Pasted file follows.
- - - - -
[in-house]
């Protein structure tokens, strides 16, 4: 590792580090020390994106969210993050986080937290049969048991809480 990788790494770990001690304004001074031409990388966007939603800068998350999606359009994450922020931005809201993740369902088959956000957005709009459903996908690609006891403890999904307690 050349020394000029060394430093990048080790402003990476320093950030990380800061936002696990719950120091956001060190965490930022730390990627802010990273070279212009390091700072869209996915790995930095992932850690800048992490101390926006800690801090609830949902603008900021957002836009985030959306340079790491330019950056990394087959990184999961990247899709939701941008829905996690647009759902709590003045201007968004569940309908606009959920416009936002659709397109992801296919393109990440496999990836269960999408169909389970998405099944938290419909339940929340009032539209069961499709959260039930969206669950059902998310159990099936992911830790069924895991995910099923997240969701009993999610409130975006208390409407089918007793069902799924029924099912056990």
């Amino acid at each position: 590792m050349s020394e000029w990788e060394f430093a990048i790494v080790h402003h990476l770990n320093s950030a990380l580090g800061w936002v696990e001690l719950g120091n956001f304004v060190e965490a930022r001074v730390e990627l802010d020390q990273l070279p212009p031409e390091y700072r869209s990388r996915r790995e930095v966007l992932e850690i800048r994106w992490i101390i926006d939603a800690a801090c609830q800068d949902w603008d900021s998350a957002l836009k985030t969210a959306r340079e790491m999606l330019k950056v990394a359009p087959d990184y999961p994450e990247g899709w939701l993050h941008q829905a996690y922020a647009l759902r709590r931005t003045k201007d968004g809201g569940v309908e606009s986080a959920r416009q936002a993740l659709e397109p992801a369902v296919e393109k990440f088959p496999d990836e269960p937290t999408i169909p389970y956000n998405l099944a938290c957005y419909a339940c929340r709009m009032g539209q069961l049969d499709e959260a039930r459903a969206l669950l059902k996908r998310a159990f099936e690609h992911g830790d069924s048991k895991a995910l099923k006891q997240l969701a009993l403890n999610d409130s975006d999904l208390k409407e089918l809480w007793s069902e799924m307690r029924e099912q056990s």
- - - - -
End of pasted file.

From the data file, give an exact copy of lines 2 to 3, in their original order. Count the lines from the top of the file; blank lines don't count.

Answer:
């Protein structure tokens, strides 16, 4: 590792580090020390994106969210993050986080937290049969048991809480 990788790494770990001690304004001074031409990388966007939603800068998350999606359009994450922020931005809201993740369902088959956000957005709009459903996908690609006891403890999904307690 050349020394000029060394430093990048080790402003990476320093950030990380800061936002696990719950120091956001060190965490930022730390990627802010990273070279212009390091700072869209996915790995930095992932850690800048992490101390926006800690801090609830949902603008900021957002836009985030959306340079790491330019950056990394087959990184999961990247899709939701941008829905996690647009759902709590003045201007968004569940309908606009959920416009936002659709397109992801296919393109990440496999990836269960999408169909389970998405099944938290419909339940929340009032539209069961499709959260039930969206669950059902998310159990099936992911830790069924895991995910099923997240969701009993999610409130975006208390409407089918007793069902799924029924099912056990």
């Amino acid at each position: 590792m050349s020394e000029w990788e060394f430093a990048i790494v080790h402003h990476l770990n320093s950030a990380l580090g800061w936002v696990e001690l719950g120091n956001f304004v060190e965490a930022r001074v730390e990627l802010d020390q990273l070279p212009p031409e390091y700072r869209s990388r996915r790995e930095v966007l992932e850690i800048r994106w992490i101390i926006d939603a800690a801090c609830q800068d949902w603008d900021s998350a957002l836009k985030t969210a959306r340079e790491m999606l330019k950056v990394a359009p087959d990184y999961p994450e990247g899709w939701l993050h941008q829905a996690y922020a647009l759902r709590r931005t003045k201007d968004g809201g569940v309908e606009s986080a959920r416009q936002a993740l659709e397109p992801a369902v296919e393109k990440f088959p496999d990836e269960p937290t999408i169909p389970y956000n998405l099944a938290c957005y419909a339940c929340r709009m009032g539209q069961l049969d499709e959260a039930r459903a969206l669950l059902k996908r998310a159990f099936e690609h992911g830790d069924s048991k895991a995910l099923k006891q997240l969701a009993l403890n999610d409130s975006d999904l208390k409407e089918l809480w007793s069902e799924m307690r029924e099912q056990s």